What would it be like for a ‘spoiled westerner’ in China to become a dirt-worker barbershop trainee? Can a westerner survive a typical everyday job in China?
Midwesterner in the Middle Kingdom is a relatively new blog I’ve been following for a while, described by China Blog List as "A Jewish guy from Kansas City provides his anthropological, and sometimes humorous insight on life away from China’s megacities.". Aside from being an Israeli and having once lived in the Kansas City area, I find that I have a lot in common with how Ben looks at life. I like his reason for coming to China :
My reasons for coming to China were that I wanted to experience a lifestyle completely different from my cushy life in the ‘burbs…I wanted to be shocked and isolated.
I was quite overwhelmed a week ago to read that Ben has decided the unimaginable – he took a job as a very low salary Chinese barbershop trainee. Why?
As an American living in China, I have spent the last three years of my life enjoying the benefits of being a citizen of a country which is far wealthier than the one in which I reside. I travel around town by taxi. I drink at expensive bars. I eat sushi. I take trips across the country, and when my apartment is dirty, I call a maid to clean it up. My life is not that different from the other several hundred Westerners who call Fuzhou home. We all come to China for the “China experience,” but we still live our lives with the advantages of being Westerners. […]
What I hope to gain from this experience is an understanding of what Chinese workers go through on a daily basis. What is it like to work a job 10 hours a day, 6 days a week, for a salary of less than $100 a month? How will this put into perspective my life in China as a foreigner, or my life in America as an American? How does the other half (or in this case 99.9%) live, and how do the respond to a foreigner trying to do the same? I hope to find the answers to these questions, and hopefully have a little fun doing it.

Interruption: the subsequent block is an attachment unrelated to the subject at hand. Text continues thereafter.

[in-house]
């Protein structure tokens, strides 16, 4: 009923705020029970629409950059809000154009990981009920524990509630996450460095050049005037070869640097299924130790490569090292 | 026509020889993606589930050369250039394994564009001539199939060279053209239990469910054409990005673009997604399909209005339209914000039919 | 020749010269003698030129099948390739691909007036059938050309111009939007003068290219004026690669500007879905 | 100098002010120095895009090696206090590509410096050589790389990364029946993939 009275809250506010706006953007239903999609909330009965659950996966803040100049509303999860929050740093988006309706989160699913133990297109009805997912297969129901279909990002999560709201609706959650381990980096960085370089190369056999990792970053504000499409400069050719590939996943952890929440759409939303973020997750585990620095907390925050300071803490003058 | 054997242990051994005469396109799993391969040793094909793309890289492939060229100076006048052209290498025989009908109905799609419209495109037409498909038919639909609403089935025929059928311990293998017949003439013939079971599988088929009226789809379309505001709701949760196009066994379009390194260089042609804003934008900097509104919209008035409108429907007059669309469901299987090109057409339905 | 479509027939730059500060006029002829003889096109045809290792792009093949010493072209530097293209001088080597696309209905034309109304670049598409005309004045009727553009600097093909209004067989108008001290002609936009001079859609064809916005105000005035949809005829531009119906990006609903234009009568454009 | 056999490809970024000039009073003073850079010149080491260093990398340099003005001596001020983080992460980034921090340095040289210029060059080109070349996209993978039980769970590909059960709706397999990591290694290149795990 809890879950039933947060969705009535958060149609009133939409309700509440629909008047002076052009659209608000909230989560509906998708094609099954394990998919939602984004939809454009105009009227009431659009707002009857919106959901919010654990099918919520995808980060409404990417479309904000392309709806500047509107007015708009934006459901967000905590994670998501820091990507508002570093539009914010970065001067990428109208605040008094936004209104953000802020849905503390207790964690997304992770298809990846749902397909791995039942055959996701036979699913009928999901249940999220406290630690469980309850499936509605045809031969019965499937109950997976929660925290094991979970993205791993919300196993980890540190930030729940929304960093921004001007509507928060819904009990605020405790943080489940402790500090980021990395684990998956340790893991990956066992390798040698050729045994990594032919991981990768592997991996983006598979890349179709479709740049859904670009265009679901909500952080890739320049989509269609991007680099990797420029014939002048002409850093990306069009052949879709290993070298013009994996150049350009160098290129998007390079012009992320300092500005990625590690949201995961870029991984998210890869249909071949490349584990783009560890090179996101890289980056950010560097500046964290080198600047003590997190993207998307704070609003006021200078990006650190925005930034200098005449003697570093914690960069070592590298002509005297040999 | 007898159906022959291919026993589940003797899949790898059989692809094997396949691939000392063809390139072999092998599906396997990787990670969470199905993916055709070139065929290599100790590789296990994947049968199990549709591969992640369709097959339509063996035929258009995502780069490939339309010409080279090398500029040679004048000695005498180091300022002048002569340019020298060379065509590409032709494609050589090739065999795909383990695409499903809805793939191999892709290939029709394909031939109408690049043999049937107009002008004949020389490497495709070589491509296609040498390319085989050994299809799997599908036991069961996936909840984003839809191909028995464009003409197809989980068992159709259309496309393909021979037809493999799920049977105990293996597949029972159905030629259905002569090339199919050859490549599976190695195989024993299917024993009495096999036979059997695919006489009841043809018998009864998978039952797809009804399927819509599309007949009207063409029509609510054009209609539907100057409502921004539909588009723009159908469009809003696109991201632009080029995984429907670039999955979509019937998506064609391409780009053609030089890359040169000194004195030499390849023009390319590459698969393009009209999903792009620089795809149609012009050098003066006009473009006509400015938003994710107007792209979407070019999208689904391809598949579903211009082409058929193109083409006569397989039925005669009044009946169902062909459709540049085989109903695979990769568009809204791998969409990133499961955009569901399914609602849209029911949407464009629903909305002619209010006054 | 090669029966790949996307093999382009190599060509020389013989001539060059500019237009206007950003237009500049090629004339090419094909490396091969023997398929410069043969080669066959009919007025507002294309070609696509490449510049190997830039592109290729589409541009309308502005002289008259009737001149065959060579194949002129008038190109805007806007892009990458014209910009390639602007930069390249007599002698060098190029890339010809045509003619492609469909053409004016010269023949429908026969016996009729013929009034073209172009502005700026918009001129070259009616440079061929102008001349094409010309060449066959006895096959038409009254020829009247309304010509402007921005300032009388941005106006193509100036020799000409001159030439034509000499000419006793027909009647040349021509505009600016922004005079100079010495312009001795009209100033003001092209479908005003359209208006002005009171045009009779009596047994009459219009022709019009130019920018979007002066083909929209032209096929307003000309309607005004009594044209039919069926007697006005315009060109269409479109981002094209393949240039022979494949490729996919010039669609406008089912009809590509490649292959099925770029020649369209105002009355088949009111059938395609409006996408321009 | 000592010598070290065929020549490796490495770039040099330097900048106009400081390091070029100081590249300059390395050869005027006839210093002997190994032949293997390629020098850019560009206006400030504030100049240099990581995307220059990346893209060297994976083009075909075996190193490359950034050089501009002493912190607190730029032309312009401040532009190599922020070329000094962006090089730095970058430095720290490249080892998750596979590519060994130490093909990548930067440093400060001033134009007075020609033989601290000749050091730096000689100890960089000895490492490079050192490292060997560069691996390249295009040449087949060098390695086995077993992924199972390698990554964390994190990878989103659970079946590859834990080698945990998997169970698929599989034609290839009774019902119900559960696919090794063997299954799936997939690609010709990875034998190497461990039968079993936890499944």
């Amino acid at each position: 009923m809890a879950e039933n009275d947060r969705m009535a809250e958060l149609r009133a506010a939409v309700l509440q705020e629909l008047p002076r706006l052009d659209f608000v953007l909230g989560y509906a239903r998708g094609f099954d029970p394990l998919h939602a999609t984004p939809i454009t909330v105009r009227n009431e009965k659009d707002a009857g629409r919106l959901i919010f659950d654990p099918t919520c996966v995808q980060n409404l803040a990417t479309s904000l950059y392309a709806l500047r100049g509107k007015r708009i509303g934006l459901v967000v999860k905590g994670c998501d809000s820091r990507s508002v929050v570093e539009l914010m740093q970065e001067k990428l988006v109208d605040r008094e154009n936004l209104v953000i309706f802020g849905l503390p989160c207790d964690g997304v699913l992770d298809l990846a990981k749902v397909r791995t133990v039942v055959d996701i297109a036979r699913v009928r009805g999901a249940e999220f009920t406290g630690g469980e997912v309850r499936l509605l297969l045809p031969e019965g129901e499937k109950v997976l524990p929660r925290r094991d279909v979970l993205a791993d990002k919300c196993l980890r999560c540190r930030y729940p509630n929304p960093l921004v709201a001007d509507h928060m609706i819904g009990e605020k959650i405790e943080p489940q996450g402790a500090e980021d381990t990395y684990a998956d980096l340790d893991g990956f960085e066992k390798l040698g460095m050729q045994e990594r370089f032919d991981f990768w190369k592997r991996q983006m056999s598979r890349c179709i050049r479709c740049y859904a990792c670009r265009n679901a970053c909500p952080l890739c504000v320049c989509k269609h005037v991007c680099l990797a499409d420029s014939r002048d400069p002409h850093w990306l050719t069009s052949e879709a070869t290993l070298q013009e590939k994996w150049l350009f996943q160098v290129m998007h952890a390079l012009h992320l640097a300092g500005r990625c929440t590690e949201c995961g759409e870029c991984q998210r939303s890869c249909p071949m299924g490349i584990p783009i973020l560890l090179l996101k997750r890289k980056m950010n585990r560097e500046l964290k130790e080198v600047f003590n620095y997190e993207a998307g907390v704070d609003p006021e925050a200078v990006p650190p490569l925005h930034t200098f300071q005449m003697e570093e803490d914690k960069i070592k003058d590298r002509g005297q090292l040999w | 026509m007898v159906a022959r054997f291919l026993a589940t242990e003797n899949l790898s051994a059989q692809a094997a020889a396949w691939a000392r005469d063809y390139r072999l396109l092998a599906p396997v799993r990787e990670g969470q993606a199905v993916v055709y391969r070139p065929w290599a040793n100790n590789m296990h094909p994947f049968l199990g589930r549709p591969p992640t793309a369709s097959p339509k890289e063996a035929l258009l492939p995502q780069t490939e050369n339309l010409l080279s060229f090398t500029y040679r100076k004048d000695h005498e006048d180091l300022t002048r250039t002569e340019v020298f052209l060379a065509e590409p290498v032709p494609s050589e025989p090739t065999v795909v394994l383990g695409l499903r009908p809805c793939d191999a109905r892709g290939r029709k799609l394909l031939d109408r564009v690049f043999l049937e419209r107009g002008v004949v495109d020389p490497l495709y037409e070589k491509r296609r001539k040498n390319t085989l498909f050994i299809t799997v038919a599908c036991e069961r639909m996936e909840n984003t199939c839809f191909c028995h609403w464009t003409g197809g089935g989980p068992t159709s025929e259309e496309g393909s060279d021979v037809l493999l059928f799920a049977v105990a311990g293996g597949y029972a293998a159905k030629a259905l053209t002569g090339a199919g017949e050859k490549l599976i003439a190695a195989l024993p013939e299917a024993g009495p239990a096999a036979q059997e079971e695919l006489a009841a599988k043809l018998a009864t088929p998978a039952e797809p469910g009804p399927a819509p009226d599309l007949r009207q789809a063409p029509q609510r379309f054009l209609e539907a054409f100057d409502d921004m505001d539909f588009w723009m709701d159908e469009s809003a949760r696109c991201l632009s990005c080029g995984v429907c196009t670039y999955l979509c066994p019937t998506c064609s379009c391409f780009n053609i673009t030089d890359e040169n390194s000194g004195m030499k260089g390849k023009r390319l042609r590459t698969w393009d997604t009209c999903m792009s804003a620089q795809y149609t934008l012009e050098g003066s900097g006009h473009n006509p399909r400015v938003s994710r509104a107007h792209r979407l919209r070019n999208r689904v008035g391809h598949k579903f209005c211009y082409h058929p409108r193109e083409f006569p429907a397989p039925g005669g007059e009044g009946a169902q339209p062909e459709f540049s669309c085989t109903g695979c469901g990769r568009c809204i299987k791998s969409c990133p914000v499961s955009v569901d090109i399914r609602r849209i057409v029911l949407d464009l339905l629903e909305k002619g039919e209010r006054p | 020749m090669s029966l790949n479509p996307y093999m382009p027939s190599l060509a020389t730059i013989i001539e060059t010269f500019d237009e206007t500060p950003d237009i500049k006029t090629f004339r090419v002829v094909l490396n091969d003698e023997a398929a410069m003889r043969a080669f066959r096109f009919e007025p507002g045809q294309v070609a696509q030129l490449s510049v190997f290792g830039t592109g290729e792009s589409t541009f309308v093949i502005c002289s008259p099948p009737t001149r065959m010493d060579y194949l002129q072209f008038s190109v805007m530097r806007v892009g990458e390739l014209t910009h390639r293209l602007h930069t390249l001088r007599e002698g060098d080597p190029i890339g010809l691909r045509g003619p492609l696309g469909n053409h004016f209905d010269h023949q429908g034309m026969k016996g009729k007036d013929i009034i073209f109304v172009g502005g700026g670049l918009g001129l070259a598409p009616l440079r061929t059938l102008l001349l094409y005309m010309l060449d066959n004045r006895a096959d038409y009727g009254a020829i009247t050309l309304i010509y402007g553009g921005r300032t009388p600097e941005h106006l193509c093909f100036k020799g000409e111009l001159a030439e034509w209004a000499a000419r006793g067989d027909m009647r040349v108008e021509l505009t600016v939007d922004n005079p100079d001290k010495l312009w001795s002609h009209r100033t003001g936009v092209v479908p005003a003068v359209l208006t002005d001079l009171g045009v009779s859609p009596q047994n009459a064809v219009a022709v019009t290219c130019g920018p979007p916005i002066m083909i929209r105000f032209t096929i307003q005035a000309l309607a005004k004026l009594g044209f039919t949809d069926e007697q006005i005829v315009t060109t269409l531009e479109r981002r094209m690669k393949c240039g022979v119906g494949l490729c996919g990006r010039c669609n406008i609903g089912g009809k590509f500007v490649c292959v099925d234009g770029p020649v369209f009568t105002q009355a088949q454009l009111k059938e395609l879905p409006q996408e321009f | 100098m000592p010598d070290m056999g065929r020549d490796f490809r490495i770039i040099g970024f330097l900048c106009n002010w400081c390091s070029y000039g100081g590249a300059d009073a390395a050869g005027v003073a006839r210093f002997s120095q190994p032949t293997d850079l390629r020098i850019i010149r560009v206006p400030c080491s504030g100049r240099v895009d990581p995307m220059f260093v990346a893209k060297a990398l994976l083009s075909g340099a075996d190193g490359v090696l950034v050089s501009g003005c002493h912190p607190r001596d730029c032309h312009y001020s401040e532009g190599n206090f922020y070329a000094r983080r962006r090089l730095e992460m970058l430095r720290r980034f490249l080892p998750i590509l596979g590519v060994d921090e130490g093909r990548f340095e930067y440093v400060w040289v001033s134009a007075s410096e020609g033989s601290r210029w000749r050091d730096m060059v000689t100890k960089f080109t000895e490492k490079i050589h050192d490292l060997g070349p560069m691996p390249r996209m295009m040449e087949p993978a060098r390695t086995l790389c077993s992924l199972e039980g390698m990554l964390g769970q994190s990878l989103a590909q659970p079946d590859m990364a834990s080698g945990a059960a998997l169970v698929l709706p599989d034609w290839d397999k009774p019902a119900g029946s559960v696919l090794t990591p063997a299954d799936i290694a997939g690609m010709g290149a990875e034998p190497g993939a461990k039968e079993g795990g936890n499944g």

So, what’s the plan?
Tomorrow I will begin a one-month stint as a 学徒 (trainee) at a local barber shop/salon. The manager will be treating me just like any other beginning employee his first days on the job. I will be starting at the very bottom of the barbershop food chain, and my duties will include sweeping hair, cleaning bathrooms, assisting barbers, and entertaining customers as they have their hair cut. Throughout the month I will have only three days off, and work the rest from 9 am to 8 pm. I will essentially be a slave to my job which for one month pays what I would make in one day of teaching English.
And so he did. First day included some interesting reactions from the Chinese staff :
I showed at the barbershop at 9 am, to somewhat surprised looks from the other employees. I am guessing they probably figured there was a 50/50 chance as to whether or not I would show up for my first day. I had gone in to the barbershop with Melody last night, and talked with the boss in person. The boss, was dumbfounded, to say the least, when I told him I wanted to be a xue tu (trainee). After Melody explained to him how Americans sometimes like to do crazy things like this, and that I was simply doing it for the experience, he got the vibe, and agreed. […]
My work so far is quite simple. I am starting at the lowest possible position, so my responsibilities include collecting used towels, sweeping hair, and bringing cups of hot water to customers.
Second day so far, has been far more difficult :
It’s been two days on the job now and it already feels like months. I have worked 2 eleven hour days in a row, and because of personal circumstances which you probably do not want to read about in this blog, done it on 2 hours sleep (no I wasn’t drinking). Although the work itself is not so tiring, I have never been on the clock for such a long shift in my life, and it is mentally exhausting. I still can’t imagine my colleagues do this 27 days a month all year long.
Although nothing as extreme, this brings back memories from my time in Hoi-An/Vietnam, where I spent weeks with my Vietnamese friends at their small shops selling shoes and tailor clothing (Xin Chao, Hay Ban) as well as just trying to understand what it’s like to be a local (MBA – Introduction to Marketing : basics).
Ben, what you’re doing is extraordinary. I’ll keep following…